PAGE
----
Be the Resistance, Face It

people doing marathon
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Hardships and struggles can really stink. But, they’re necessary. Even constant, steady struggle can be good. Whether we want to fully embrace it or not, hardships are something we can life hack all we want. They will still come for you. I’ve found the only times I’ve reached my fullest potential has been at the other end of some of my biggest struggles or hardships I’ve went through.

Resilience is key to the work of overcoming your biggest milestones. Finding a way to escape or get away from pain, fear, and our doubts will not teach you what you need. It doesn’t feel good to deal with it either. But, it can help us learn something about ourselves.

Many times we focus on the bounce back. That’s not the goal I want to share with you. It’s to move through your hardships and pain. To use your misery to your advantage and in so doing overcome insurmountable adversities.

Here’s an example. Did you ever wonder why the story of Don Quixote even came to be? We know it’s a story about some guy who tried to spear a windmill because he believed it to be a dragon and became the laughing stock of most of the town around him. The author Cervantes however, imprisoned in 1602, created it to pass time in his cell and overcome hardship of being in a prison life. The story about an old man who believed he was a knight was a way to coupe with the struggle Cervantes was dealing with daily. The story Cervantes created that sprung from his own courage and resilience while he was imprisoned . A novel, which to this day is still one of the hallmarks of great modern literature.

We’ve heard that anything worth struggling for is worth fighting for. Of course its way easier to want those things than to put in the work to get them. I find that the more challenges I can put myself in front of, the more I crave them. A challenge gives you purpose. That’s where flow kicks in. Flow is the moment where the pain feels stronger than you and you won’t make it through it, but then all of a sudden just clicks into a rhythm or pace that becomes bearable. If everything in our lives were just given to us, our minds would completely deteriorate. Just like your body crashes when you don’t get the nourishment it needs, our minds need the nourishment of a struggle to survive. Choose a meaningful enough challenge and you will find you can flourish.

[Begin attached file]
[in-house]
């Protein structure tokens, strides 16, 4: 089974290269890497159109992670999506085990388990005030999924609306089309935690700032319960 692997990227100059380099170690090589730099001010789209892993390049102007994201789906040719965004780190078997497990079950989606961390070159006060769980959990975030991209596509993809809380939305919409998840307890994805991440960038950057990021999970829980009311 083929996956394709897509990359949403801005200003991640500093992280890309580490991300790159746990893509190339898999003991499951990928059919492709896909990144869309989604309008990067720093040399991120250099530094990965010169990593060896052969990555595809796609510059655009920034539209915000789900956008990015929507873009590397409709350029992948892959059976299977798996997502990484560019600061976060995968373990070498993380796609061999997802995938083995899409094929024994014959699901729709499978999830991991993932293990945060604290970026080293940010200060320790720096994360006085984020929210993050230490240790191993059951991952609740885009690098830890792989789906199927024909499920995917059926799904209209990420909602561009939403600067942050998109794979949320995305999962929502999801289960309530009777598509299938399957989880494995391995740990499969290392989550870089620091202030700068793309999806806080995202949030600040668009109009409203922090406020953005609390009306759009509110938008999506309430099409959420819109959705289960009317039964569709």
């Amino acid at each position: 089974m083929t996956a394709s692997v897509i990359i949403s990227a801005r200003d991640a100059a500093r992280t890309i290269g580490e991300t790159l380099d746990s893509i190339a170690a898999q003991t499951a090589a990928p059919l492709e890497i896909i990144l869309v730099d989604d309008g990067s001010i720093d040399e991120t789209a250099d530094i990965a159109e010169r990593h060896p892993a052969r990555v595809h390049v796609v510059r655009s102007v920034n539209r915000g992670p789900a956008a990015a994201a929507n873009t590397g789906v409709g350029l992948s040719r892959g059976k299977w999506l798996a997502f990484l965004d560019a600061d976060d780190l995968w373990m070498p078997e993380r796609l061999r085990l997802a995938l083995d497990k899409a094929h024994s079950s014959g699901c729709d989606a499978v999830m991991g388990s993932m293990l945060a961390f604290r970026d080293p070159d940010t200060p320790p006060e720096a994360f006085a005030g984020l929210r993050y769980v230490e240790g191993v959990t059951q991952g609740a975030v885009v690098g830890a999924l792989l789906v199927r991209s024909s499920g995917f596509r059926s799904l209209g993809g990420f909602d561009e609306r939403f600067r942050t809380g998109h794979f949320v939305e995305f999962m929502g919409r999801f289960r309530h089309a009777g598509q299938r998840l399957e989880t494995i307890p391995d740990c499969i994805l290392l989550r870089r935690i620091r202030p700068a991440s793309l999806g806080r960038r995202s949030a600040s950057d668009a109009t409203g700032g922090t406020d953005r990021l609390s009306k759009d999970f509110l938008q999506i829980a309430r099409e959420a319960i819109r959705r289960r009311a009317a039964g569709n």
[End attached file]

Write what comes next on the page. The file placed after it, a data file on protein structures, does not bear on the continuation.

Every time you and I battle our fears we become more courageous. When we get more courageous we begin to take more risks and try new things or new angles of attack on our goals. We begin to innovate where we never thought we would or would have tried. When we repeat this over and over again, we’re creating a habit in resiliency. Train harder to build stronger resilience. This repetition allows us to form positive long lasting habits that will help it overcome any challenge that can come after.

Seek out the pain. Look for it. We don’t normally tackle pain and fear that way. Fight or flight is our usual strategy, with flight being a default choice to take. It becomes easier to bear however when we seek the struggle out over letting it find us. I’m reminded of an employee who shared the buffalo and the cow analogy to me in regards to this very idea of confronting our conflicts and struggles versus running away or avoiding them altogether.

In the Great Plains where most of the buffalo and cows are raised studies into their behaviors unlocked a curious trait in these two different species. When a storm popped up, cows run away from the storm. Very slowly. Eventually that storm caught up with them and they still continue to run away from it prolonging their pain and the suffering caused by the storm. Buffalo on the other hand charge directly at the storm. They’ve figured out, if they can just run through it, sun is on the opposite side of the storm they are running towards. Short term pain, for long term gain in happiness and moving past the storm. We need to approach our struggles and “storms” in the same manner. We need to be like the buffalo when these “storms” emerge in our journeys.

High achievers have figured out that failure is a reality and you have to live with it as well as learn from it when it happens. In fact, those that fail more often tend to always achieve greater things because they’ve learned from those failures. Everyone knows about Edison and his failures to create the light bulb. When asked about his 1,000+ failed attempts at making the light bulb he stated:

I didn’t fail 1,000 times, I learned that it takes a 1,000 steps to create a light bulb.

Don’t fail passively. Try to always see yourself as a beginner blazing a new trail never taken before. Defeat is only temporary, so embrace it! You can find or build willpower (resilience), strength, and motivation from it. I would even say if you’re not failing a lot, you’re not trying hard enough.

You’re going to get better when things get harder. You’ll get bored in a passive approach to your work/life. One way I find I can keep myself sharp with this is through exercise. Finding a truly hard regime in my running behaviors and building endurance has been some of the best lessons I could have ever picked to teach myself or take myself through. People think I am crazy for doing it to myself, but I’ve learned from its benefits. It’s therapy and it awakens the challenge in me the further I run and the faster I try to do it.

Keep those internal struggles close and learn from them this weekend. Thanks as always for viewing the post. Appreciate you.

✌🏻 Shawn

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